Griffith Review Edition 52

IMAGINING THE FUTURE

That great imponderable, the future, looms larger than ever, troubling our dreams, darkening our screens with visions of dystopias, apocalypse and the walking dead.

The future is almost within reach, but the portents are challenging. Now is the time to consider whether the world in fifty years will be a better or worse place for most people. 

Innovation and agility may be the new buzzwords, but if they are to mean more than increased efficiency and wealth for the few, the big task is to try to imagine the future before it arrives and then to try to shape it. The megatrend analysis points to profound changes in the way we live, work and survive as global warming becomes real, automation transforms work, cities change the way we live and genetic science promises remarkable longevity.

Imagining the Future features original writing by two Nobel laureates, Al Gore and Peter Doherty, and leading writers and thinkers who explore what these trends may mean. They illustrate the truism that the future is already here, just unevenly distributed. Detailed on-the-ground reporting teases this out in relation to energy supply, climate change, manufacturing, genetic medicine and rural production.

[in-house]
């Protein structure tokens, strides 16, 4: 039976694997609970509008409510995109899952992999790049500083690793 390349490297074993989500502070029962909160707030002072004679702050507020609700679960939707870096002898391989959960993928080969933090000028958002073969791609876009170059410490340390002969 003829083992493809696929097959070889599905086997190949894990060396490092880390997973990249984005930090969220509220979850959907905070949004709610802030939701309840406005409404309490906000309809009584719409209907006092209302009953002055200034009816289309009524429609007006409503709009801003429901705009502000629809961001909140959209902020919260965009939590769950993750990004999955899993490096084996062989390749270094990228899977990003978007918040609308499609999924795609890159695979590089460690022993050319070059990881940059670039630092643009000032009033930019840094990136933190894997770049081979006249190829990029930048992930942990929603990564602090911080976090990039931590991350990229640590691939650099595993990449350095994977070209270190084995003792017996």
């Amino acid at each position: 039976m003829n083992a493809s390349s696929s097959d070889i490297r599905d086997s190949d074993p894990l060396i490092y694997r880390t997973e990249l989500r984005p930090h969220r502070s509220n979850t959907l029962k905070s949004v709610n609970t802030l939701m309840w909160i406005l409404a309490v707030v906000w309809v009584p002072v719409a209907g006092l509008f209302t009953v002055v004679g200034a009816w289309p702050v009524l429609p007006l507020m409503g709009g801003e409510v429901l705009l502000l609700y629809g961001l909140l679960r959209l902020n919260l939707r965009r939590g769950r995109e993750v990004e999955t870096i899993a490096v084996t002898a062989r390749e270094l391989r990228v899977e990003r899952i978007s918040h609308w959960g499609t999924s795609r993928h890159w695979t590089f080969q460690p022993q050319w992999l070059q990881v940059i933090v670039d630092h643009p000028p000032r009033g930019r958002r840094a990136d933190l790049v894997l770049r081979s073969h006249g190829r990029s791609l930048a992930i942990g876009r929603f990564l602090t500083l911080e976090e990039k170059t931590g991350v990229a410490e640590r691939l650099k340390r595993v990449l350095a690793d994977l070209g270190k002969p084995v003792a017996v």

This year marks the five hundredth anniversary of the publication of Thomas More's Utopia, making it a fitting time to try to imagine the future by learning from the past and taking the warnings seriously. Imagining the Future provides a road map to signal our way through and beyond the sleepy delirium of contemporary life

Edited by Julianne Schutlz and Brendan Gleeson, Griffith Review 52: Imagining the Future includes essays from Tim Flannery, Kathy Marks, Cathy Alexander, Tony Davis, Leah Kaminsky, Peter Doherty, Andy Merrifield, Glyn Davis, Jane Gleeson-White and many more, as well as Al Gore in conversation with Don Henry.

Imagining the Future: Notes from the frontier

Accompanying the print edition of Imagining the Future is an exclusive e-book, Notes from the Frontier, in which Sam Alexander and Bronwyn Adcock reflect on their differing attempts to make the future happen. The ebook is available to download for free as a PDF here

This edition is published with the support of the University of Melbourne and the Melbourne Sustainable Society Institute.